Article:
5 Famous Artist Groups that Show the Power of Community

08 Aug 2021 | 0 Comments

Artists often have a habit of coming together to form a group, a collective or a community. They might produce work together or work separately but under shared ideals.

Often it is not just artists themselves, but other creatives, patrons, critics, and collectors that form these thriving communities in order to discuss, share and form ideas helping each other grow and supporting one another.

Here at Cosimo we are constantly inspired by these art groups, that remind us of what we are trying to create: not just a gallery, but a community of artists and art lovers. So, let’s have a look at 5 famous examples.


The Impressionists

The Nabi Group all together, who were oart of the impressionist movement.


Impressionism is one of the most famous art movements, almost everyone has heard of it. But did you know it started as a group of artists whose work had been rejected from the Salon (the only major exhibition of art in France at the time).

The artists, including Monet, Renoir and Pissarro, decided to form a group and host their own exhibition – which they titled the Salon de Refusés – playing on their rejection. They shared similar styles and characteristics, focusing largely on landscapes in bright and sunlit palettes with a more loose, expressive texture of paint.

Their aim was to capture the first impression of a scene i.e., what you actually saw once you first looked at something. It was the title of Monet’s painting Impression: Sunrise (1982) that led to the group being referred to as the Impressionists. Initially, however, the artists were critically panned. Their work was considered unrealistic and unfinished.

It was Paul Durand-Ruel, a gallerist and collector, who started buying and championing their work despite this. Michael Prodger, a Guardian journalist described Durand-Ruel’s ‘steadfast support for this group of avant-garde painters’ even stating that several times he became close to financial ruin. The Impressionists may never have been so well known if it wasn’t for their most fervent patron.


The Pre-Raphaelites

William Morris and Edward Burne-Jones together with their families.


The Pre-Raphaelites, originally called the Pre-Raphaelite Brotherhood, was a secret society of English painters, and one writer, founded in 1848, who shared a common ideal. They rejected the Mannerist style of art that came after artists like Raphael and Michelangelo (hence the name).

Instead, the group tried to paint with lots of detail and bright colours, often utilising symbolism to get across the meaning behind the work. Inspired by the words of John Ruskin, a writer and art critic, who urged artists to ‘go to nature’ the Pre-Raphaelites wanted to represent things as they appeared in the natural world.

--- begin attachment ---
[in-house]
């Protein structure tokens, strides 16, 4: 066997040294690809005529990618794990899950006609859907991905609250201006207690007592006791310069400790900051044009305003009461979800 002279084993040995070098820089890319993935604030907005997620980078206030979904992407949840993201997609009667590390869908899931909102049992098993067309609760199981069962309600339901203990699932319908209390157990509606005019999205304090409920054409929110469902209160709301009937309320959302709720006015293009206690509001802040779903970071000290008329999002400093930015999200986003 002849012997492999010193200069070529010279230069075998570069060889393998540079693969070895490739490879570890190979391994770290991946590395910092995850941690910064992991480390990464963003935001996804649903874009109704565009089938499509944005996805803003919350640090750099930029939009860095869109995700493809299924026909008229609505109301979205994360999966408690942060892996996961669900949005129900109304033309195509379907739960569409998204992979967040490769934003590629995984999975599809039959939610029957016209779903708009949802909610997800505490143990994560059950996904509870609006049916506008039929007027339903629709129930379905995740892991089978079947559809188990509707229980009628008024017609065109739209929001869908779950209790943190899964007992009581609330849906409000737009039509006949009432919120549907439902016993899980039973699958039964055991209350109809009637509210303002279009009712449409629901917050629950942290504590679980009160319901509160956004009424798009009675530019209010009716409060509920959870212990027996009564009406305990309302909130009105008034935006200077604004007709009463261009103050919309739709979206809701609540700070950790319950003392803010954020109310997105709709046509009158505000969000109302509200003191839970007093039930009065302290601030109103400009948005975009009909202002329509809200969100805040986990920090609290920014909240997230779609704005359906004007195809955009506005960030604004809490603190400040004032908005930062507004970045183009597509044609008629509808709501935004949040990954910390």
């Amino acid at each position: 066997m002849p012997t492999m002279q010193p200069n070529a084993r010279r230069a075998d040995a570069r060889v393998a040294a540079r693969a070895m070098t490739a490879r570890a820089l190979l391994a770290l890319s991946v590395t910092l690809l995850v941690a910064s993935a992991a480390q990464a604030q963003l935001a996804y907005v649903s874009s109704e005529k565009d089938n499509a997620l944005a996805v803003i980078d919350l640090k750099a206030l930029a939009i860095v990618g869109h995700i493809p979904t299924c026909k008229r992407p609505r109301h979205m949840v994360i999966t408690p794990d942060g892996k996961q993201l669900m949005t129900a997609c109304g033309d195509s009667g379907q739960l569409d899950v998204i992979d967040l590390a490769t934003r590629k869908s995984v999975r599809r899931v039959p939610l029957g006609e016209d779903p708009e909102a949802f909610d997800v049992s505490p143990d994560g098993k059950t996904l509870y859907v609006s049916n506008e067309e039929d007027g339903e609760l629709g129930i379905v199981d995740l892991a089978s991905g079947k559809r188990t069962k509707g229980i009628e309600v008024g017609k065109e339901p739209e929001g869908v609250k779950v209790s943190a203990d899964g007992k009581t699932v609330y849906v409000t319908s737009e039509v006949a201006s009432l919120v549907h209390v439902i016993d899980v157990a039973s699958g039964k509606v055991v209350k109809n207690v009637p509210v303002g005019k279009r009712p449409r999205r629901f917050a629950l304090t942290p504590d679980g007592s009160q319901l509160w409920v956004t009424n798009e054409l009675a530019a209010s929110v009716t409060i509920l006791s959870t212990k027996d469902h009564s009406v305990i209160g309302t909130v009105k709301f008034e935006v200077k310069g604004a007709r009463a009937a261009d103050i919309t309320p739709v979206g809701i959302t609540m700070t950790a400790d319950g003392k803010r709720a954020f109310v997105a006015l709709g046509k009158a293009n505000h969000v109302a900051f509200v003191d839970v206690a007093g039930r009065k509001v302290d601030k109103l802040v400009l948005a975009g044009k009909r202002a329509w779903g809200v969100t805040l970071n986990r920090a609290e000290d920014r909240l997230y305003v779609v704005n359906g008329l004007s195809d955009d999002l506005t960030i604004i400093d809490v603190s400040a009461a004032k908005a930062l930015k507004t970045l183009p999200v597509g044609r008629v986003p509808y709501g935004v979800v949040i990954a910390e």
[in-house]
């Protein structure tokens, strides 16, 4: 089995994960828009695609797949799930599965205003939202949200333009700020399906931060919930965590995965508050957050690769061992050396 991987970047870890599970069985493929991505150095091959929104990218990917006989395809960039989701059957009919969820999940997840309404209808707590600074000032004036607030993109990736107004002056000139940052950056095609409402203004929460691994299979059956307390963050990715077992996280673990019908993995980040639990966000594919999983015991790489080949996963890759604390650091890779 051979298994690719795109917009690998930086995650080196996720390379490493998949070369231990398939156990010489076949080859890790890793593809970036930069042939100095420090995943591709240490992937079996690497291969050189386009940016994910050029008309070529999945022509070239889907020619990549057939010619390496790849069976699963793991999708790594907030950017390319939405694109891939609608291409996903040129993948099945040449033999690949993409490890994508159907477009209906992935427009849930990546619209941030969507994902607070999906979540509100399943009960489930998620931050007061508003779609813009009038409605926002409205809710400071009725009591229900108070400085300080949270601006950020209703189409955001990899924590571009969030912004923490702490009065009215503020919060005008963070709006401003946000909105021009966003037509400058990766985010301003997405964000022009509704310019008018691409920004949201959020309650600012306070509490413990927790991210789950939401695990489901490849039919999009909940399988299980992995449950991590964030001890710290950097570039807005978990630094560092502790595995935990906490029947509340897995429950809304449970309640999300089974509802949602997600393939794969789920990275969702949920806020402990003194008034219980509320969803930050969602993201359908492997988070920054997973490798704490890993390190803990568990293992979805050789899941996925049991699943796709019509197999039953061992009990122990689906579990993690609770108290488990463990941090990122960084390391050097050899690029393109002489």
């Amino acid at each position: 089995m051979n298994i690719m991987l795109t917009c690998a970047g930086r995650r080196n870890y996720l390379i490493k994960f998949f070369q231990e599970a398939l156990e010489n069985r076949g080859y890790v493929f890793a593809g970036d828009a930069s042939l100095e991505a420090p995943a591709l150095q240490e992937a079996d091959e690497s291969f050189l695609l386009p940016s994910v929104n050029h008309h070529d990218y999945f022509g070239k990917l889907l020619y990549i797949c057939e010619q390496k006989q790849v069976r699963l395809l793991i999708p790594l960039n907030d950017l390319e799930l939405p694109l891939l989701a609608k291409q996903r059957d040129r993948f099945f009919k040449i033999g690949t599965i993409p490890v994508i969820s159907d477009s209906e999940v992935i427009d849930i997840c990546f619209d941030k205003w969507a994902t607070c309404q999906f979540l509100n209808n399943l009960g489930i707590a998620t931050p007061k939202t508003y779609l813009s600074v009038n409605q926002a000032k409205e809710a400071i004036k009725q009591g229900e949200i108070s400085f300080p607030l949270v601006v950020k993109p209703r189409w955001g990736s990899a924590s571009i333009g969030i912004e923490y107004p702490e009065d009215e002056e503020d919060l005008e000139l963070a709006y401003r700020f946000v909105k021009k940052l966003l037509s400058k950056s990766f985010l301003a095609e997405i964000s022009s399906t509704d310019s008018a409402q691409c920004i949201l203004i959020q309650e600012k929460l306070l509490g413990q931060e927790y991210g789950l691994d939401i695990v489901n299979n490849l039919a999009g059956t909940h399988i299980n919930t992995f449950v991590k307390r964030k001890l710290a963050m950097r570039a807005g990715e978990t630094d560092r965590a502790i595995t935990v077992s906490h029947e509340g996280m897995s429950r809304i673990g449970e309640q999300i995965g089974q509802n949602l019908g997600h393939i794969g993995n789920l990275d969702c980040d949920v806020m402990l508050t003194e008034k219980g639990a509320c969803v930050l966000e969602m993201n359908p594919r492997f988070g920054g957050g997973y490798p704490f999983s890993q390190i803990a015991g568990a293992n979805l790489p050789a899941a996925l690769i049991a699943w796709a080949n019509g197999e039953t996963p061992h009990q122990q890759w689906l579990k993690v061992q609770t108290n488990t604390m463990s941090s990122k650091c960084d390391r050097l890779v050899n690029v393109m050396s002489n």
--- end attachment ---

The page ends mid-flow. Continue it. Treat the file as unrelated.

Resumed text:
The group of young artists would meet secretly and share their work and discuss their philosophies, heavily influencing one another.


The Guerrilla Girls

The Guerrilla Girls is a group that is still going strong. Formed in 1985 in New York, the group brings together anonymous feminist, female artists who create work that shines a light on sexism and racism present in the art world.

For them, the group is more powerful than their individual identities, allowing them to focus on the issues their work addresses. To hide their identities the members wear Gorilla masks and refer to each other using code names, each a homage to a female artist.

Guerrilla Girls react against the marginalisation of women in the art world, forming a community of female artists and activists changing how the art world works and increasing accountability amongst curators, art dealers, collectors and critics.


Fluxus Group


Fluxus is an avant-garde network of artists, composers and musicians formed in 1960. They played a key role in redefining and challenging what art can be.

Fluxus formed in opposition to academic art and music, instead championing experimental do-it-yourself creativity. This often involved performance art or audience participation, using ordinary materials to create art and music and encouraging an element of random chance.

The group spread internationally and was prevalent in America, Germany and Japan. It helped expand the artworlds definition of what art is and dismantled some of the elitist ideas around it.




AfroCOBRA was a group of black artists formed in Chicago that heavily influenced the Black Arts Movement. Founded in 1968, the name stood for The African Commune of Bad Relevant Artists.

The group created a community of black artists who had been unfairly excluded from the art world. They collaborated to develop an art style that centred black identities. This involved portraits of well-known black figures, utilising bright colours and political slogans.

AfroCoBRA were rejected by the mainstream art world but found recognition and solidarity within their community and went on to influence future generations of black artists.


Artist groups or collectives have always been a key part in forming communities of likeminded people to inspire and support one another. Often, as we have seen, these groups are formed around identities or ideals ignored by the mainstream artworld. There is strength in numbers and communities can help redress the balance of power within the artworld.


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